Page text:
I have recently noticed a rash of statements along these lines, If you support (insert controversial cause/organization/political position here) then unfriend me now. It is the latest social media trend of polarization and follows on the heels of the name calling, truth stretching, innuendo flinging, and assuming the worst possible motives of others that is so common in our social discourse these days. I don’t need to give specific examples because they are so rampant that I am positive you have enough of them already. But I do have to tell you it breaks my heart and bewilders me all at once. It breaks my heart because it tells me that our view of friendship is so shallow and woefully lacking that I wonder if as a society we really understand what it means to be a friend. It bewilders me because when I push this kind of thinking to its logical conclusion it can only mean that the person most equipped to be my closest friend is the one who thinks exactly like me on every possible social, political and religious issue. I reach that conclusion because if I must unfriend a person because we disagree on an issue then where do I draw the line? If I cannot be your friend because we disagree on issue “A” then what about issue “B”? One issue at a time the friendship crumbles because it is based on agreement over issues and nothing more. I would end up only with friends who agree with me 100% on every issue. If there is someone who thinks exactly like me in every instance then one of us is unnecessary and we certainly are not helping one another grow.
As a follower of Christ I find that there are countless areas in which I disagree with people. That is true not only as it relates to people who do not follow Christ, but also to those who do. I have theological differences with lots of people. Some of them major, like whether or not Jesus is actually God and the only way to heaven. Some of them extremely minor, like whether tithing should be on the gross or net pay. There are people I admire and respect who have complete opposite positions from me on social issues like Same Sex Marriage, Planned Parenthood, Economic Policy, and Immigration. Being my friend is not contingent on agreeing with me on those issues. All you need to be willing to do is discuss them respectfully. Tell me you think I am wrong and then explain why. Do it with passion. Believe in what you are saying. Don’t hold back what you think the truth is. But do it with respect for our relationship and for me as a person. That is all I ask and that is what I promise in return.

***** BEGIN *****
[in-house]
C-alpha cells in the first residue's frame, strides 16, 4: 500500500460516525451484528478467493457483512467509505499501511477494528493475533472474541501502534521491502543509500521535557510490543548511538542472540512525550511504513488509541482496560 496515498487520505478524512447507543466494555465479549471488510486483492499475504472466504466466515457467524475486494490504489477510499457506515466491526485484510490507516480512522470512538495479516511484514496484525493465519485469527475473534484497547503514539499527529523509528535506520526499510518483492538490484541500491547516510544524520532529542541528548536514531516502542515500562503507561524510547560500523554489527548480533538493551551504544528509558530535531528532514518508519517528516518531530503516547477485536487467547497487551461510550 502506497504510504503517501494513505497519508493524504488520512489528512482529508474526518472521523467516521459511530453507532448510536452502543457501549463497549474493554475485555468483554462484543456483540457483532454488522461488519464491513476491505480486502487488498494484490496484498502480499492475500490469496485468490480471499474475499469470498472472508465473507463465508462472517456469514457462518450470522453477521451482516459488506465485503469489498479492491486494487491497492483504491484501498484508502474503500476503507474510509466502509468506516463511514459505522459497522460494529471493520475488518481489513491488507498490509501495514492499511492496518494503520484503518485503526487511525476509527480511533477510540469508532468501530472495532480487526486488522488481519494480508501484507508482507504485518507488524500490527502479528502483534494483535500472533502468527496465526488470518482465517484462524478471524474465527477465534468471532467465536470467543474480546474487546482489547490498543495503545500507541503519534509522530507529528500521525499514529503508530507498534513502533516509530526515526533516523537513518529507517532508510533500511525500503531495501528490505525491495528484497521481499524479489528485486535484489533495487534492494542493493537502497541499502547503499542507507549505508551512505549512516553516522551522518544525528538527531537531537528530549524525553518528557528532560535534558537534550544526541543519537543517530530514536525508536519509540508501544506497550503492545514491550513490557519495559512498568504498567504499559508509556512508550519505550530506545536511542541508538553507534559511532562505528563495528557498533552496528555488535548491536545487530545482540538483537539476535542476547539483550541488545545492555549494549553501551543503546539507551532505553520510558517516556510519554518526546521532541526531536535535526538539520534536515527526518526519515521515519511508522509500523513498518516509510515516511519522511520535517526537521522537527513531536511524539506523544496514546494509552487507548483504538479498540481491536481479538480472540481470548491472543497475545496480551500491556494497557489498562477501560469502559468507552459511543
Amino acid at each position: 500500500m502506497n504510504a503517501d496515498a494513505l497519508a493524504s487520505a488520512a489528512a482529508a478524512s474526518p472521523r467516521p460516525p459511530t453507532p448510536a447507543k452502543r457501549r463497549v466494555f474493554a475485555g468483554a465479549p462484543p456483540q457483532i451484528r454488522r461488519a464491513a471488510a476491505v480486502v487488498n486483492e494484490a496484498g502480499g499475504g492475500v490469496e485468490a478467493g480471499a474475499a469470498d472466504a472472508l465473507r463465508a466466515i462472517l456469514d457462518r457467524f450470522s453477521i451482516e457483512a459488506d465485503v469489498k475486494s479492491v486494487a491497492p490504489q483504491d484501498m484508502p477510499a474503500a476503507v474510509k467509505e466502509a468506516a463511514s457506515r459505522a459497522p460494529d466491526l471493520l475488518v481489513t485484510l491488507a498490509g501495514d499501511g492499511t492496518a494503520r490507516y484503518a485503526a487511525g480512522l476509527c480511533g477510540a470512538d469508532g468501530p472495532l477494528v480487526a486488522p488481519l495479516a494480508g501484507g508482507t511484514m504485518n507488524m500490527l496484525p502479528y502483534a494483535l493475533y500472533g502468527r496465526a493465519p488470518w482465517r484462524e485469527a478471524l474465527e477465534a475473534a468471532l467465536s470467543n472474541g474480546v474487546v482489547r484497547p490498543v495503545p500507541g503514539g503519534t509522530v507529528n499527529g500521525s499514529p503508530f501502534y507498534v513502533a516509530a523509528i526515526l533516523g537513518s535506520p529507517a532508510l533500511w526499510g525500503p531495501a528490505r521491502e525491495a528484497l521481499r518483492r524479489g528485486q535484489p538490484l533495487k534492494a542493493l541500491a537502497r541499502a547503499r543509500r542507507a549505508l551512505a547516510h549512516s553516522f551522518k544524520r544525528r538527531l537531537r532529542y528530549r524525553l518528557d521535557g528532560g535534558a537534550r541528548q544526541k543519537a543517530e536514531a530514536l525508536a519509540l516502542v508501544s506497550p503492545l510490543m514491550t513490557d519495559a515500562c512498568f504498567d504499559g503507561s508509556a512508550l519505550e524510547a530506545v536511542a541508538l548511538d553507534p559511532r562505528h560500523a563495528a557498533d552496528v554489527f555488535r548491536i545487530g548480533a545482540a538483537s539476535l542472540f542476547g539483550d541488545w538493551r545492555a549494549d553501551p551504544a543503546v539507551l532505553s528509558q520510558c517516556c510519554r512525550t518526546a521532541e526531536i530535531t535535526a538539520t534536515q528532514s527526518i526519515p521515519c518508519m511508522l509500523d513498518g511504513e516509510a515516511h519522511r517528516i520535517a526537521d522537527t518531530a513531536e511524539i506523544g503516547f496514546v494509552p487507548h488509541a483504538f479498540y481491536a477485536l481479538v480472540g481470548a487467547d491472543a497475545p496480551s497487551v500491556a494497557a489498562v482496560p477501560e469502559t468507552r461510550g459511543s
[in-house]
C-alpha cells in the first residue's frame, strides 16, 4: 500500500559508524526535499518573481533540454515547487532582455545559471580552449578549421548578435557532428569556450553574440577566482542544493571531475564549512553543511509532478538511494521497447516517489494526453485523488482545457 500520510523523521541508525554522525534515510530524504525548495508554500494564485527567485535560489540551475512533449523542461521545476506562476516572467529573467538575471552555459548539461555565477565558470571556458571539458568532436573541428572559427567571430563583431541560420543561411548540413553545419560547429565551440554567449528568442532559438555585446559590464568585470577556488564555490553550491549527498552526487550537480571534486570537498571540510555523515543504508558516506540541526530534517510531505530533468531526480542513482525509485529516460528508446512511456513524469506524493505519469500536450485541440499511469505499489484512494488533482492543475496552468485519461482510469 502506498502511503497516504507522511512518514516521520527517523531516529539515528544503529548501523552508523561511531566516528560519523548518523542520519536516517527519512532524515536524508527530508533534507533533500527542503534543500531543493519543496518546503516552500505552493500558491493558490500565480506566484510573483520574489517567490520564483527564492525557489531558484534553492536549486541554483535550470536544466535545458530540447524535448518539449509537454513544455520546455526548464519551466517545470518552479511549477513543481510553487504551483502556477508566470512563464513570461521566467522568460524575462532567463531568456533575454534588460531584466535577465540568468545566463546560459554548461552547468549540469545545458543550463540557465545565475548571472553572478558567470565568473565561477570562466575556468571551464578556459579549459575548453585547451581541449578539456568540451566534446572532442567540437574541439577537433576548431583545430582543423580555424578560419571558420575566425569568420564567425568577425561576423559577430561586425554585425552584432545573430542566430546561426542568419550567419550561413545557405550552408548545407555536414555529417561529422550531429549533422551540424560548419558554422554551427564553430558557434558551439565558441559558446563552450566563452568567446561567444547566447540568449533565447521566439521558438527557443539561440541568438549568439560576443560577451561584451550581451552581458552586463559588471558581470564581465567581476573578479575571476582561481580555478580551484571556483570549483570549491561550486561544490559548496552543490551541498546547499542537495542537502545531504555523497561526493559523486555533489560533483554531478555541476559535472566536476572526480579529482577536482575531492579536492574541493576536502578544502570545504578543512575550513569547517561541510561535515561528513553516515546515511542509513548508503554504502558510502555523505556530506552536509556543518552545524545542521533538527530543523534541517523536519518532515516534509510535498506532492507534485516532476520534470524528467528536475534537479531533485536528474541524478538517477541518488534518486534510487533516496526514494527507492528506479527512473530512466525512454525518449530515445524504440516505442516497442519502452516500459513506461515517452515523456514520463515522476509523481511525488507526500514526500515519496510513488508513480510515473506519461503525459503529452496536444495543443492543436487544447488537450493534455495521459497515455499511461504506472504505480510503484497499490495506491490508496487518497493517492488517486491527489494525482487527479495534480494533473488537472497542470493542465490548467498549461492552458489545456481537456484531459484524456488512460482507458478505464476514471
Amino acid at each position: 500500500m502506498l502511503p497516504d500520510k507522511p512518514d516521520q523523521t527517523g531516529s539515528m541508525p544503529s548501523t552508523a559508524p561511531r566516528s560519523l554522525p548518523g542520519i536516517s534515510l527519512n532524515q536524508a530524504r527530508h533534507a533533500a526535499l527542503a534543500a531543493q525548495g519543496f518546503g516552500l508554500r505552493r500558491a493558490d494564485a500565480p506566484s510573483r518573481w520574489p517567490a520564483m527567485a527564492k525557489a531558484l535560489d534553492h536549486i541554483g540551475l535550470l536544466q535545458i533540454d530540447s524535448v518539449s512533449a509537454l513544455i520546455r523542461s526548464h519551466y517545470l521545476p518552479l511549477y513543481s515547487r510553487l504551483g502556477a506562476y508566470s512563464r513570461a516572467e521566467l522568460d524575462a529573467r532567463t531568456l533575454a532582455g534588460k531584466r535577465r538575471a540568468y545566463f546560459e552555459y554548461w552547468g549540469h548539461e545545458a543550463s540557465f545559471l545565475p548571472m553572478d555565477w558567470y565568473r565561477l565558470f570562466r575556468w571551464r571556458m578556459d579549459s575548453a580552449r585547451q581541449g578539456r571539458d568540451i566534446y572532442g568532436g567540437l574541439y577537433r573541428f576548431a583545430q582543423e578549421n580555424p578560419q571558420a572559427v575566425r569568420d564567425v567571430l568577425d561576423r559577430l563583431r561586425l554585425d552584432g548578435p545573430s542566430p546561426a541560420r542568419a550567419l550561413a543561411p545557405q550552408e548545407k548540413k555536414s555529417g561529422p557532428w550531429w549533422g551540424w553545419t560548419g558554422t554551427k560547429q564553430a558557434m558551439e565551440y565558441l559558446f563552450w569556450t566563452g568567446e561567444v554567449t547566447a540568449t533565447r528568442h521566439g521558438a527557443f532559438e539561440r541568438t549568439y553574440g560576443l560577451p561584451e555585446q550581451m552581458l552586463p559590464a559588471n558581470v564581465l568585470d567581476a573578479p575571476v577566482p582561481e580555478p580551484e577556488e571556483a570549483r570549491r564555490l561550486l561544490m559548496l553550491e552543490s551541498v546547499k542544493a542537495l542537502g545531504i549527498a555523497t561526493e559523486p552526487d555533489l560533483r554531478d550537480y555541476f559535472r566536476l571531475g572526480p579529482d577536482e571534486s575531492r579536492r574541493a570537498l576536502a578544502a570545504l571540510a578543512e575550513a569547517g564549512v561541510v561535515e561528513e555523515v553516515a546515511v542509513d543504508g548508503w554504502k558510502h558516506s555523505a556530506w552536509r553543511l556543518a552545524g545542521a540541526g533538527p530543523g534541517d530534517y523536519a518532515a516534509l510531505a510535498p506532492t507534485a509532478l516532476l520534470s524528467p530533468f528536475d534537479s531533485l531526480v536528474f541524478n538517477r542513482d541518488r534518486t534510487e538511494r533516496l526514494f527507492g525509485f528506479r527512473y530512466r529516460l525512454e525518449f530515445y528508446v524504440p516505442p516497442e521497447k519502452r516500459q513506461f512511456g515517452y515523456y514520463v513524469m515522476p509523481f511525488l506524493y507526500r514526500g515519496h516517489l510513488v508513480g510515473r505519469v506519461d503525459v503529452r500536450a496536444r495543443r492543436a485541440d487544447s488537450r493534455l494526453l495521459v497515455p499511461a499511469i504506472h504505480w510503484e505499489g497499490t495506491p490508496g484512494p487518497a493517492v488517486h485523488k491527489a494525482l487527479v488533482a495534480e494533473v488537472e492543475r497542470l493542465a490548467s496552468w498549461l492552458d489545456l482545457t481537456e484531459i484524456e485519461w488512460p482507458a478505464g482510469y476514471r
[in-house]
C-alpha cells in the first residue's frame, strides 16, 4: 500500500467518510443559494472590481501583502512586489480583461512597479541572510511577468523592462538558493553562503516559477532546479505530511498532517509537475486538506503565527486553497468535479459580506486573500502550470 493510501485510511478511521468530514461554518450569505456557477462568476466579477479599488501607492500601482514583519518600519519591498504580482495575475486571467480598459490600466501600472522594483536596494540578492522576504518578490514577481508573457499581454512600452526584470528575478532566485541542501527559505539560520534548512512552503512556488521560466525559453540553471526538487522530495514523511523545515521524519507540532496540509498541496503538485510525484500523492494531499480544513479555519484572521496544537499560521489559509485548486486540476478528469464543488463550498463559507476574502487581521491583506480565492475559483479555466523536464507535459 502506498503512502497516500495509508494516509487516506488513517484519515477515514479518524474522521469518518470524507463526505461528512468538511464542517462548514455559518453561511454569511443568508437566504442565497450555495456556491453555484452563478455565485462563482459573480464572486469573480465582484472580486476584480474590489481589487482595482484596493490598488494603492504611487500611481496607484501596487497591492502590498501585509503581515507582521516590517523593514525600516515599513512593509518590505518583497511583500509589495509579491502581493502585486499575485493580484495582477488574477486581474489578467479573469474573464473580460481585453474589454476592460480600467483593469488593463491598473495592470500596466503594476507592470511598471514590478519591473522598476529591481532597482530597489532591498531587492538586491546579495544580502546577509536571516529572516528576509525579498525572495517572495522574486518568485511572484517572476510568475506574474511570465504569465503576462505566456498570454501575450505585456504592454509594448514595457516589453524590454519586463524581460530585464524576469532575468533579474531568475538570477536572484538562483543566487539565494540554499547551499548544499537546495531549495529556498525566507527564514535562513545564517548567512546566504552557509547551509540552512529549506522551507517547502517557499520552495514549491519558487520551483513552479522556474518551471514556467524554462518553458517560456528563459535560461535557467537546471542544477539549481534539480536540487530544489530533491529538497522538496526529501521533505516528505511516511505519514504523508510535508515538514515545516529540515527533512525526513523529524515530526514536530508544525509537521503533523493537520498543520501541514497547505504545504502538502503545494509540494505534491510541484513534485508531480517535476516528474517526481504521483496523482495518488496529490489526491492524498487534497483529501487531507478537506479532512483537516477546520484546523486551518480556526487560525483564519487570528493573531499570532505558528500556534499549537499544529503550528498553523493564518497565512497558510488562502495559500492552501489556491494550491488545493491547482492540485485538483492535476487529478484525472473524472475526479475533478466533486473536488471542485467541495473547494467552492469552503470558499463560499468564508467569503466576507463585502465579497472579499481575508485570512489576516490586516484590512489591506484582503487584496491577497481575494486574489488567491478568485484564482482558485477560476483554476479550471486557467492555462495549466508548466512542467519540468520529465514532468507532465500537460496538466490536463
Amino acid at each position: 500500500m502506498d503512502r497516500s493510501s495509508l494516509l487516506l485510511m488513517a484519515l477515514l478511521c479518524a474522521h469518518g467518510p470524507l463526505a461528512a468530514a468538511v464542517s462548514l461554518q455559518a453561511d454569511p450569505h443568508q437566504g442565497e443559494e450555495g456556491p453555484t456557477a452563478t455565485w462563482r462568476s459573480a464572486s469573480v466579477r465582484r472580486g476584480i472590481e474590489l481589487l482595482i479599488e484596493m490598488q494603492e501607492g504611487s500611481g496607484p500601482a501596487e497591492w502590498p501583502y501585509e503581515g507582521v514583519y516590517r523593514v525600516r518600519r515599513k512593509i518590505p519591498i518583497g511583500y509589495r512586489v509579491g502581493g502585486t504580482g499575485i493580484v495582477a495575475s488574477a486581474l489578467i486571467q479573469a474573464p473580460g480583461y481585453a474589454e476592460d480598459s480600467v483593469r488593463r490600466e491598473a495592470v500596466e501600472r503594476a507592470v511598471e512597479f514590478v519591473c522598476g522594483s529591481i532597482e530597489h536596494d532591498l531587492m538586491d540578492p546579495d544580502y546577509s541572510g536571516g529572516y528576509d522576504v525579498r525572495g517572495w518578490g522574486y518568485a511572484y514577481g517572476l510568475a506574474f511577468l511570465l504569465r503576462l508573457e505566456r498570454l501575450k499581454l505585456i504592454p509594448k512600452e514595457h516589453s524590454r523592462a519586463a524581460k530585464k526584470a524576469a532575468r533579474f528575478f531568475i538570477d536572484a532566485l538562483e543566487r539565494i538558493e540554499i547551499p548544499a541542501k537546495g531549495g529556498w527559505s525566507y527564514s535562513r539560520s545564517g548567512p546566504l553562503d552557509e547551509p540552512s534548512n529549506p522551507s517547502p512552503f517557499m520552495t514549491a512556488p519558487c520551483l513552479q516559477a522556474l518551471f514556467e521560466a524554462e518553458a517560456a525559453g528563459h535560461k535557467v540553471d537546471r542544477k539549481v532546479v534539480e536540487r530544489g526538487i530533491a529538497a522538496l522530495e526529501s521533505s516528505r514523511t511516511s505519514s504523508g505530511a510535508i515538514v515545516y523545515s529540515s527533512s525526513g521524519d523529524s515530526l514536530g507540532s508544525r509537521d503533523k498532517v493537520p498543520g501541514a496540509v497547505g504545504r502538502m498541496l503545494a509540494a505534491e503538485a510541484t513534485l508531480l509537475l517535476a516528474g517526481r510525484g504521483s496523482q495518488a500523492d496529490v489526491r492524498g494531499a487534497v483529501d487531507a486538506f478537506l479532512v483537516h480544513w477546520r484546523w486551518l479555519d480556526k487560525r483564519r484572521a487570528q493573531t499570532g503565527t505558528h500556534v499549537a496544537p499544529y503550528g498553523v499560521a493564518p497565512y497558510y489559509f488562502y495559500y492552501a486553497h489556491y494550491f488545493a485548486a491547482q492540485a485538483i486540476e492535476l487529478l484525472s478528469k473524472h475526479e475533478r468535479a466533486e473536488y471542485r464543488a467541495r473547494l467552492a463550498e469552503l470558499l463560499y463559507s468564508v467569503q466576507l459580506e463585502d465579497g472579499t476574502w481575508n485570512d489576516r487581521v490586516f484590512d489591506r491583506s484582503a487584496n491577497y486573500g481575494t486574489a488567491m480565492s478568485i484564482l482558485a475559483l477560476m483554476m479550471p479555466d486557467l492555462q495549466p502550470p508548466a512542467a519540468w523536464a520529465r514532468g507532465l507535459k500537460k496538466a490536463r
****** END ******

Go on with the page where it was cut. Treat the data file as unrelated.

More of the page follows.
Actually I promise more in return. What i said about respect is what I think is the minimum needed for discussing the issues of our day and should be hallmarks of our society. But I am not called to the minimum. As a follower of Christ I am called to an even higher standard. I have what I call a Life Verse in the Bible. It is a verse that I try to have guide all I do in relation to others. It is from 1 Peter 3:15 where Peter says, “set Christ apart in your hearts as Lord and always be prepared to give a reason for the hope that is within you, and do so with gentleness and respect”. I combine that verse with what Jesus called the Greatest Commandment, ‘Love the Lord your God with all your heart, mind, soul, and strength, and love your neighbor as yourself”. When asked how to determine who your neighbor was, Jesus told that story of the Good Samaritan which made the point that even your enemy is to be loved like a neighbor. That is what sets the standard for me, not the minimum of supposedly civil society.